For at least a few more months, the Canadian medical system will continue to be a safe space, free of assisted suicide and euthanasia. But all that is about to change. In order to ensure our hospitals and palliative care centres remain places where patients feel safe and secure, we must respect doctors’ conscience rights, rather than listen to activists who seek to impose their one-size-fits-all policy on the rest of us.
For instance, the palliative care centres in Quebec that refuse to have anything to do with euthanasia, for reasons of medical judgment and ethics, have apparently angered Jean-Pierre Menard, the lawyer who helped write Quebec’s euthanasia law, Bill 52. The act specifically states that palliative care centres are not required to provide euthanasia service — but maybe to Menard, those were just soothing words to get the bill passed. Now Menard says money should be taken away from palliative services that won’t provide euthanasia on their premises. And the minister of health, Gaetan Barrette, has threatened to revoke the hospital privileges of doctors who won’t comply. . . . [Full text]
We want doctors to be able to serve their patients instead of being pushed out of the practice of medicine.
But we need your help. Governments and medical associations will only agree if there is public support.
Visit MoralConvictions.ca to learn more and make sure your voice is heard.
The Canadian Conference of Catholic Bishops has provided the federal External Panel on Options for a Legislative Response to Carter v. Canada with a five point submission stating the opposition of the Catholic Church to physician assisted suicide and euthanasia, describing the latter practice as “murder.”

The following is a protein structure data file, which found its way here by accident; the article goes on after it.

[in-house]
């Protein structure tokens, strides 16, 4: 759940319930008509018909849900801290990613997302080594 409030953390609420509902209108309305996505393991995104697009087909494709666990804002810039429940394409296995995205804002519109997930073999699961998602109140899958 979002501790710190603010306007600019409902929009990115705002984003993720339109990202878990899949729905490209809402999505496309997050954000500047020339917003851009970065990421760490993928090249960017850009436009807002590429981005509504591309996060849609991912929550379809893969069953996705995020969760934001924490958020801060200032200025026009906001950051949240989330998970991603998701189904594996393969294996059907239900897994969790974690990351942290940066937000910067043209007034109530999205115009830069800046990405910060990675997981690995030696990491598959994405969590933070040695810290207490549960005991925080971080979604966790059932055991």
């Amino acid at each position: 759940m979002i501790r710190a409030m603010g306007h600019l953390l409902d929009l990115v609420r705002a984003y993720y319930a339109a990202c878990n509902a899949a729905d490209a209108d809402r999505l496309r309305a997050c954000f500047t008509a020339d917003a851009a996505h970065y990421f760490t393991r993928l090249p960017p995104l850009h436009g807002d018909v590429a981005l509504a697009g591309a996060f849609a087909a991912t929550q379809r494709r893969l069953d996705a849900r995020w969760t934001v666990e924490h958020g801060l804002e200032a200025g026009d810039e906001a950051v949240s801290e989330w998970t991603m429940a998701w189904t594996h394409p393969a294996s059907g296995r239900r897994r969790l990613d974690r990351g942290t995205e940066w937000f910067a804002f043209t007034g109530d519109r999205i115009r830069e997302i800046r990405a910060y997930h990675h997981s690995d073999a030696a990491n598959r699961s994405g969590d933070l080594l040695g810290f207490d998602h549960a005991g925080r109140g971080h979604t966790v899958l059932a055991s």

The fifth point in the submission was directed to freedom of conscience for health care workers:
On safeguarding freedom of conscience and religion, the Catholic Church believes and teaches:
“Freedom is exercised in relationships between human beings. Every human person, created in the image of God, has the natural right to be recognized as a free and responsible being. All owe to each other this duty of respect. The right to the exercise of freedom, especially in moral and religious matters, is an inalienable requirement of the dignity of the human person. This right must be recognized and protected by civil authority within the limits of the common good and public order. ” – Catechism of the Catholic Church, n. 1738
It is the conviction of all the Bishops of Canada, together with the other clergy and members of the consecrated life, united with our Catholic faithful, that our country must at all cost uphold and protect the conscience rights of the men and women who work as caregivers. Requiring a physician to kill a patient is always unacceptable. It is an affront to the conscience and vocation of the health-care provider to require him or her to collaborate in the intentional putting to death of a patient, even by referring the person to a colleague. The respect we owe our physicians in this regard must be extended to all who are engaged in health care and work in our society’s institutions, as well as to the individual institutions themselves. . .